A recent article by Mark Hudson recaps the current art climate in the UK; he examines trends behind attendance figures, which overall have been on the upswing. Hudson reveals institutional successes and challenges, and also reflects on some reasons why, though the numbers are up, more interest has been generated by international visitors than national ones. Excerpts below:
The expansion in attendance is being driven by foreign visitors, and while attendance for major museums – including the British Museum, Science Museum, Natural History Museum and Victoria and Albert Museum – is on the up, our two greatest art galleries, the National and Tate, are shedding domestic visitors at an alarming rate. Visits to these galleries have dropped by an astonishing 20 per cent.
Interpretations of the current figures make a clear distinction between museums and art galleries. Museums, long considered great cathedrals of dullness, have done a fantastic job at rebranding themselves as family-friendly, digital button-pushing fun palaces. London’s museums offer exhibits with cross-generational wow factor: mummies at the British Museum, rockets at the Science Museum, dinosaurs at the Natural History Museum. In contrast, galleries devoted solely to art may appear a bit serious and a bit specialist, certainly to families who haven’t yet bought the line that art is both the new religion and the new rock’n’roll.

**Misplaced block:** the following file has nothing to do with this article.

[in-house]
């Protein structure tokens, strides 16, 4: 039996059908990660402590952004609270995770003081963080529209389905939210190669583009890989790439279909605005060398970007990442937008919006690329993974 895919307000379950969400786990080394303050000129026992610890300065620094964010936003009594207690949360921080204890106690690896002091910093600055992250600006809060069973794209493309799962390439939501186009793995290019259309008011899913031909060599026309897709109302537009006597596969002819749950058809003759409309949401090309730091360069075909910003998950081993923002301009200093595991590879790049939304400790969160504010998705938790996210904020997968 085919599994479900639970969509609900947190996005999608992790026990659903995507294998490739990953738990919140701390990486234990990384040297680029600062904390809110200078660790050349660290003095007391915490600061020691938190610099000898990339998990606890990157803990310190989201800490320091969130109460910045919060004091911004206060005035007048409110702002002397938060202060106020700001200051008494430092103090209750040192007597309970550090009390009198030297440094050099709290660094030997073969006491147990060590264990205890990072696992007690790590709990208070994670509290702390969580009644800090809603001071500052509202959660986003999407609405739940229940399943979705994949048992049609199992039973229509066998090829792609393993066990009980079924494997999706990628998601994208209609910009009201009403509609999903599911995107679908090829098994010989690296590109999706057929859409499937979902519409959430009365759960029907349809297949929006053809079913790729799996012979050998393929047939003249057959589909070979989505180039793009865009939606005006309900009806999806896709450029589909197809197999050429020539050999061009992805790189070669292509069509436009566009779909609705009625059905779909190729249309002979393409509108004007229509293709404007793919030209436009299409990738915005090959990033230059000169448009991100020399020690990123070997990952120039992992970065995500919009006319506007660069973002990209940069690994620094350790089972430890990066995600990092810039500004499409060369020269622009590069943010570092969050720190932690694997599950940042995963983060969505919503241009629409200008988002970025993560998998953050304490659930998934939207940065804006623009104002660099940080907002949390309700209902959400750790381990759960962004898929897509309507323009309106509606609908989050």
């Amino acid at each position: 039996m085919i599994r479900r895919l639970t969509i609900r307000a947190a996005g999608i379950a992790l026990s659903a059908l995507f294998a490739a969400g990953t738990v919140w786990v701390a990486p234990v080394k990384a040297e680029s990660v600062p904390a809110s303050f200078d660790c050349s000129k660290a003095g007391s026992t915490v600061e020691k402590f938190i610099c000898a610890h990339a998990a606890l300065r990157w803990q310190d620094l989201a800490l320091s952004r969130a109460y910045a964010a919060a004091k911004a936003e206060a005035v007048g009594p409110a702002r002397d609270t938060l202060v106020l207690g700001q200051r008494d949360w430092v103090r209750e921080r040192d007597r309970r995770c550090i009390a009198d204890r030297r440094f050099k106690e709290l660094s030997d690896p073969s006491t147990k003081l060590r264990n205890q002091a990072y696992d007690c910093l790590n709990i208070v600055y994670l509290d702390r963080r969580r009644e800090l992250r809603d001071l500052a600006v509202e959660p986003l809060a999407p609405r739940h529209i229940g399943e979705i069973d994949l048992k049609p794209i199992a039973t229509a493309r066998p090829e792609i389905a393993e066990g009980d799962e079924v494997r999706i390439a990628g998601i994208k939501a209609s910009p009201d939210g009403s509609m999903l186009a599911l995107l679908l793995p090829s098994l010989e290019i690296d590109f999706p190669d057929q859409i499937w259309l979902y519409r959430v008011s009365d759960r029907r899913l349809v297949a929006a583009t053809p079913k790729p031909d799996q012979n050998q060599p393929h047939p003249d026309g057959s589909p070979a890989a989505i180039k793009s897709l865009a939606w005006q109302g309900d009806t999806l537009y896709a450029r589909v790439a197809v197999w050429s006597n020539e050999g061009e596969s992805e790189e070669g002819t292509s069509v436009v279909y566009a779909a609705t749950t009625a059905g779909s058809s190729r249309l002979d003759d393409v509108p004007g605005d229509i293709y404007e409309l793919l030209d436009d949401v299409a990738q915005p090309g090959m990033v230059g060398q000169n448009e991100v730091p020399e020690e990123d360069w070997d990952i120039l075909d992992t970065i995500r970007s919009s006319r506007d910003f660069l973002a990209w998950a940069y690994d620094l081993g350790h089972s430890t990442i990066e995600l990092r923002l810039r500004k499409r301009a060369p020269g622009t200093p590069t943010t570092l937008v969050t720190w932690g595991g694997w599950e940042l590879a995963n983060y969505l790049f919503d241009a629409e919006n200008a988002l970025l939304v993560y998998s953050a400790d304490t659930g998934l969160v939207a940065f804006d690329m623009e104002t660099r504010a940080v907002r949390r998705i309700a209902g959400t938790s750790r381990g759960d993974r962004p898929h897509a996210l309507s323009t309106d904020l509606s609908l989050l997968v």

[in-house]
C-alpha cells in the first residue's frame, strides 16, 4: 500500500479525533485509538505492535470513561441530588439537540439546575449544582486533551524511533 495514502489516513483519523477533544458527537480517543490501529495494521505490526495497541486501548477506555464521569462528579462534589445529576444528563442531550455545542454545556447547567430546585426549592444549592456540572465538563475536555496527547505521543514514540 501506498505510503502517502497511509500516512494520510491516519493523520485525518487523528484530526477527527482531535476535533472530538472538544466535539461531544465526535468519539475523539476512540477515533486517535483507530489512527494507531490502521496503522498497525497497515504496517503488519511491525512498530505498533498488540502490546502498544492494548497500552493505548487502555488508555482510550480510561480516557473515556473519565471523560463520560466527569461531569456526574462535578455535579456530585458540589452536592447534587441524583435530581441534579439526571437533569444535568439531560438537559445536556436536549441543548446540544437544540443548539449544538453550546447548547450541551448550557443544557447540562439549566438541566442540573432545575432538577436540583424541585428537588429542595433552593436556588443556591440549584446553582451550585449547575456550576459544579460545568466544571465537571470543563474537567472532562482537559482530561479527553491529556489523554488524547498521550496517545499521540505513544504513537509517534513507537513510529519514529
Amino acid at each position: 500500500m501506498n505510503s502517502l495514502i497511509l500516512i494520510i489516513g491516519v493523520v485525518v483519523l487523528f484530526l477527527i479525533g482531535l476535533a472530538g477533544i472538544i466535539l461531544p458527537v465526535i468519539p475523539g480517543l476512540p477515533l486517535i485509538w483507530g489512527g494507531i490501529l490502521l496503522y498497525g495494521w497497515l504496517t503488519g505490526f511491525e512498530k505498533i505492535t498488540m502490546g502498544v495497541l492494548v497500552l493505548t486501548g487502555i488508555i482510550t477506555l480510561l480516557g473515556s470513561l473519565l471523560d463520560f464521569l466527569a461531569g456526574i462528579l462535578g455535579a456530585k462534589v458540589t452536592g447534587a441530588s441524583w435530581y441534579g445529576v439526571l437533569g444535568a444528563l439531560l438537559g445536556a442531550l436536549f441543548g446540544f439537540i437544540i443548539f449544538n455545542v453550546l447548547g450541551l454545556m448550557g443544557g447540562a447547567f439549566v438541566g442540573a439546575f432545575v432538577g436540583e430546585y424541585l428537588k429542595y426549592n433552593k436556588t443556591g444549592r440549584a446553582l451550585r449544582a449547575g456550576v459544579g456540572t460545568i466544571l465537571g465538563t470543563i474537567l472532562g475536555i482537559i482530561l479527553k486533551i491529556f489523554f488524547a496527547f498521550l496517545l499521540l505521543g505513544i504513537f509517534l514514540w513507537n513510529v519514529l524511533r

If for all our supposed new love of art there is still something fundamentally philistine at the heart of the British character, it isn’t the gallery’s responsibility to change that. If after 191 years of its existence there are still factors of class, culture and education that mean that large sections of the British population will never visit the National Gallery, or any of our other major galleries, it’s up to the Government, the education system and society at large to address that situation, not the galleries themselves. - Segments of an article by Mark Hudson of the Telegraph
Read the full article by Hudson in the Telegraph.